Although they would never discount their Savior, they want something more tangible than their name written in an invisible book of life: Who am I? My backdrop is a Christian, but I’m a warrior, a cancer survivor. Know and respect me by that.
A strange thing happened when word first spread that I had stage III breast cancer: I began receiving all things pink. Pink quilts, teddy bears, and t-shirts covered with breast-cancer symbols. Even letters written with pink ink on rosy paper. Each gift welcomed me into a special club. The sisterhood of cancer warriors.
Long after my surgery and treatment, whenever I encountered other Christians in the sisterhood, they immediately connected with me as their fellow cancer survivor. If other women were among us, I sensed they had to stand outside our intimate circle of shared suffering. I congratulated these survivors for being cancer-free, but I’d glance at their breast-cancer pins and think, Are you ever going to move on? Is there no better topic of discussion than, “Have you had your annual breast exam?”
Hear me: my intention is not to disparage anyone who has survived the tough rigors of breast cancer. But I wonder if some of these Christian women are longing for security and significance that’s more touchable than a faith whose substance is merely hoped for and frustratingly unseen — longing to be a part of something that actualizes one’s identity. Although they would never discount their Savior, they want something more tangible than their name written in an invisible book of life: Who am I? My backdrop is a Christian, but I’m a warrior, a cancer survivor. Know and respect me by that.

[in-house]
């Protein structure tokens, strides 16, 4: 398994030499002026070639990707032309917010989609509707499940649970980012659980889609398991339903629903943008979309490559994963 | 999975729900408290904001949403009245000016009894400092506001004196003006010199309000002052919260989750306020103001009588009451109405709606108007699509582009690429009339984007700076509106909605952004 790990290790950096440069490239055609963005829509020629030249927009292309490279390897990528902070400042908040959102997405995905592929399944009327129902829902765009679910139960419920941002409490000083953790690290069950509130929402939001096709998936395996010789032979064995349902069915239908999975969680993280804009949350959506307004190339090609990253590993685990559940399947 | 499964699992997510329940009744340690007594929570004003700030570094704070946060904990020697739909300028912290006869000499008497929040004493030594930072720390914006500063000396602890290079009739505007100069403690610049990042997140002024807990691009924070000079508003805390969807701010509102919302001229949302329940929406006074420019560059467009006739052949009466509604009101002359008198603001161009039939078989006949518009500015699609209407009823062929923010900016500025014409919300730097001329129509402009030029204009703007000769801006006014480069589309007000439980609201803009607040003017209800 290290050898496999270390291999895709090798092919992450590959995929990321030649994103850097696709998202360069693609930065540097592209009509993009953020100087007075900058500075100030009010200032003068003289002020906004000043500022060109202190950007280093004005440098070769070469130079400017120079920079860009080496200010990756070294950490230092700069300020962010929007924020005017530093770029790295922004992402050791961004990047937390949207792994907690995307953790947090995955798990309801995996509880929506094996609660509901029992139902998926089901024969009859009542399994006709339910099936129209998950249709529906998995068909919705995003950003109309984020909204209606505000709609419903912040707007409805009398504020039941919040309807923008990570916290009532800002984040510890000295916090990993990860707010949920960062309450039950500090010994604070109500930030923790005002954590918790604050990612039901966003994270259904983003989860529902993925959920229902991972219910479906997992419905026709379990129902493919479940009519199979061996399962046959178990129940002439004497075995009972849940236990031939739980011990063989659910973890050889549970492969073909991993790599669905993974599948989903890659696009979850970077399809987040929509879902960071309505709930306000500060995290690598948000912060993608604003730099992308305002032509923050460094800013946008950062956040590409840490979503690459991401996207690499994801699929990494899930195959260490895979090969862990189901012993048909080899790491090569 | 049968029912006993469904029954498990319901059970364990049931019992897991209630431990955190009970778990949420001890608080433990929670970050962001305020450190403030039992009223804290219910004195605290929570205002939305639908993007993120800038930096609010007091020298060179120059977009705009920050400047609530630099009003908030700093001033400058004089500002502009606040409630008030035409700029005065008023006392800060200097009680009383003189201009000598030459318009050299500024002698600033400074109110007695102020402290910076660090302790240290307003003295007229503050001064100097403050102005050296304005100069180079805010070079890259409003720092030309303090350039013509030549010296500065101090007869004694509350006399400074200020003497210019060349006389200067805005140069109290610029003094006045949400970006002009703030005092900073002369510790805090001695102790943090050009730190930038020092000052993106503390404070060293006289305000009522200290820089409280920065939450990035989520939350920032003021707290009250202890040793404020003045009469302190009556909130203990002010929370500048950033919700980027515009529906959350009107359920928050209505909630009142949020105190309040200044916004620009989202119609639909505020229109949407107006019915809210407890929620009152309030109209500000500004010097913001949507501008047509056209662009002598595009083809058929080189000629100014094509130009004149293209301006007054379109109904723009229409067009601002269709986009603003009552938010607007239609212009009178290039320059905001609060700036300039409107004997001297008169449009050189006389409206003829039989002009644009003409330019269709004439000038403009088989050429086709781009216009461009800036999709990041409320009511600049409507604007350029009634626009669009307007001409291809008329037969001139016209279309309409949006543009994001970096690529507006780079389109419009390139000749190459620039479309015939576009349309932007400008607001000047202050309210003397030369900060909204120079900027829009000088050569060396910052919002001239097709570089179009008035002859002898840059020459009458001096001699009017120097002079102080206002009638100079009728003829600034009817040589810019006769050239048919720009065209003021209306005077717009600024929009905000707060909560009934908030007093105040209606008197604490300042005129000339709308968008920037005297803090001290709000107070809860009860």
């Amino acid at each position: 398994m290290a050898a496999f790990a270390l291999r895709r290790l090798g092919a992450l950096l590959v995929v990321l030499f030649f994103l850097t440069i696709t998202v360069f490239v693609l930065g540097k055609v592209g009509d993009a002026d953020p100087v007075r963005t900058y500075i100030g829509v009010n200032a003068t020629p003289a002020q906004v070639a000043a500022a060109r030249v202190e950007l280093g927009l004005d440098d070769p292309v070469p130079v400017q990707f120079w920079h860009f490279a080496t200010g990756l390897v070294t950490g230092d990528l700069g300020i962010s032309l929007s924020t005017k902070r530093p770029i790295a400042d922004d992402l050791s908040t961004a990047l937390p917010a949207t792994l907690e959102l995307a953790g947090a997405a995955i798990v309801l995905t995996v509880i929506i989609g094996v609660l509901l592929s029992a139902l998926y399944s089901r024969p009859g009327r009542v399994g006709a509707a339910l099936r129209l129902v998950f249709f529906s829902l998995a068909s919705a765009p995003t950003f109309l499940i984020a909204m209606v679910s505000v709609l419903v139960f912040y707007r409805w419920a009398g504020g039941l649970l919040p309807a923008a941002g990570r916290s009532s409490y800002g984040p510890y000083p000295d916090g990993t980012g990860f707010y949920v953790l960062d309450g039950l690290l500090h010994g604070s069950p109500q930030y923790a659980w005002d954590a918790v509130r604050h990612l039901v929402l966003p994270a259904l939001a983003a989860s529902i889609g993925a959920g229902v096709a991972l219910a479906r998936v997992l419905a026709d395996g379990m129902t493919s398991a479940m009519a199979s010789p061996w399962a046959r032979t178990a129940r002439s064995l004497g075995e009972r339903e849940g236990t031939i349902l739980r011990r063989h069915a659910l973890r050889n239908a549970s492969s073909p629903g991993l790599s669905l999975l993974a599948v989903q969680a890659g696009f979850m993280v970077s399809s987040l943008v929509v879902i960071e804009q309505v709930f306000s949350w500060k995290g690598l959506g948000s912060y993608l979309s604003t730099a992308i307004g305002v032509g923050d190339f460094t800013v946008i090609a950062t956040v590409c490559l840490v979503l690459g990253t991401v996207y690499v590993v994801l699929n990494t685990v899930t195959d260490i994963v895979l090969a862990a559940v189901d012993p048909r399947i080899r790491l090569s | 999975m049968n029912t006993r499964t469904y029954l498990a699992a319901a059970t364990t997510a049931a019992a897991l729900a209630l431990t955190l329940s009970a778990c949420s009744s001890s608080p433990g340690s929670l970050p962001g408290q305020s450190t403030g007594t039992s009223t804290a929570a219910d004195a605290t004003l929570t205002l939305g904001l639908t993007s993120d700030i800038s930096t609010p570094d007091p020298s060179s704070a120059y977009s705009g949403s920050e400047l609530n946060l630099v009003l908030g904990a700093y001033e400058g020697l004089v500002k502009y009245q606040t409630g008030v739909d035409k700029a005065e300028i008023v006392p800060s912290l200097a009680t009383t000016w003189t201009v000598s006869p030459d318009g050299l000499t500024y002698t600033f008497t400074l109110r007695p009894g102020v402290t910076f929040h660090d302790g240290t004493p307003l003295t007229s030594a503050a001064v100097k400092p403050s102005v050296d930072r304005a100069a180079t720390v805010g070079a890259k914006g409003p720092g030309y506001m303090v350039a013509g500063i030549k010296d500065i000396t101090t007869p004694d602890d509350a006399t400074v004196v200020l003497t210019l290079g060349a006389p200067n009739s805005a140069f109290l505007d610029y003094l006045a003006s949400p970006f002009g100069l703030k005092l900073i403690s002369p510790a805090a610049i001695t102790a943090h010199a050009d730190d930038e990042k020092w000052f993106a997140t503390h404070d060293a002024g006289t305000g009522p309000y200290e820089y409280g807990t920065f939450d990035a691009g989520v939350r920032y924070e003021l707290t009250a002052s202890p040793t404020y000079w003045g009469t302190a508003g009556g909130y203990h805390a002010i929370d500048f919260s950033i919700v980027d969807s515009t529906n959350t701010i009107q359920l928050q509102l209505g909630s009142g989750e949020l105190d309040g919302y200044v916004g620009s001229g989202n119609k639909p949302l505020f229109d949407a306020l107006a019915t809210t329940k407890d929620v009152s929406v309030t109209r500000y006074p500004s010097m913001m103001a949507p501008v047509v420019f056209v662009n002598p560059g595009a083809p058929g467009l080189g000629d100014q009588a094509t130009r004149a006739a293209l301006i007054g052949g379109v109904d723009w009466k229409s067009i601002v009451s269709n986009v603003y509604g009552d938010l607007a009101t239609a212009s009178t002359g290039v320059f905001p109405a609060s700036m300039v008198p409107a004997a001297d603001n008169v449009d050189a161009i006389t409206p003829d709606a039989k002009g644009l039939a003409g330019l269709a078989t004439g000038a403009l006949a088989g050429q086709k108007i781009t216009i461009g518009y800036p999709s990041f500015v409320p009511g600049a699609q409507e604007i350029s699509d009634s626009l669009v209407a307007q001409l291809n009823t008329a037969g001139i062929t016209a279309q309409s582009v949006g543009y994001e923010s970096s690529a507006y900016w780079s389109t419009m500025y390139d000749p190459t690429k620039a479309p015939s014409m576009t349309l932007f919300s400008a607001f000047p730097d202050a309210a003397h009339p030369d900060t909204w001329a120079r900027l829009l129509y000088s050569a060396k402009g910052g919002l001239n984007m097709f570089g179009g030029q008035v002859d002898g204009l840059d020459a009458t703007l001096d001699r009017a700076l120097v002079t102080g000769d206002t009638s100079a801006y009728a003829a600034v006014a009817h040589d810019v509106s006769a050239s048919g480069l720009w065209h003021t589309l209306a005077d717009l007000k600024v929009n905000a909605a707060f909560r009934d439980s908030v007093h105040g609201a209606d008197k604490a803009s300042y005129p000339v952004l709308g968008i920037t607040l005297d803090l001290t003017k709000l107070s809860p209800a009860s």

In Christ Alone
In a way, I understand the struggle. My quadriplegia constantly clamors for my undivided attention: empty leg bag, deal with pain, arrange for help, adjust corset, charge wheelchair, look for access, and grab that handicap parking spot before someone else does. It’s my world. Then again, it is definitively not.
My world, my breath and very being — my identity — is in Christ and Christ alone. I am not my own; I was bought with the price of God’s blood (1 Corinthians 6:19–20). Satan hates that. He will do everything he can — use my wheelchair, my notoriety, ministry, whatever — to focus me away from Christ.
So, I heed the warning of Deuteronomy 11:16: “Take care lest your heart be deceived, and you turn aside and serve other gods and worship them.” Am I saying that my ministry to people with disabilities or your precious Shih Tzu with her tiny bow is an idol? If they compete for our singular devotion to Christ, then yes.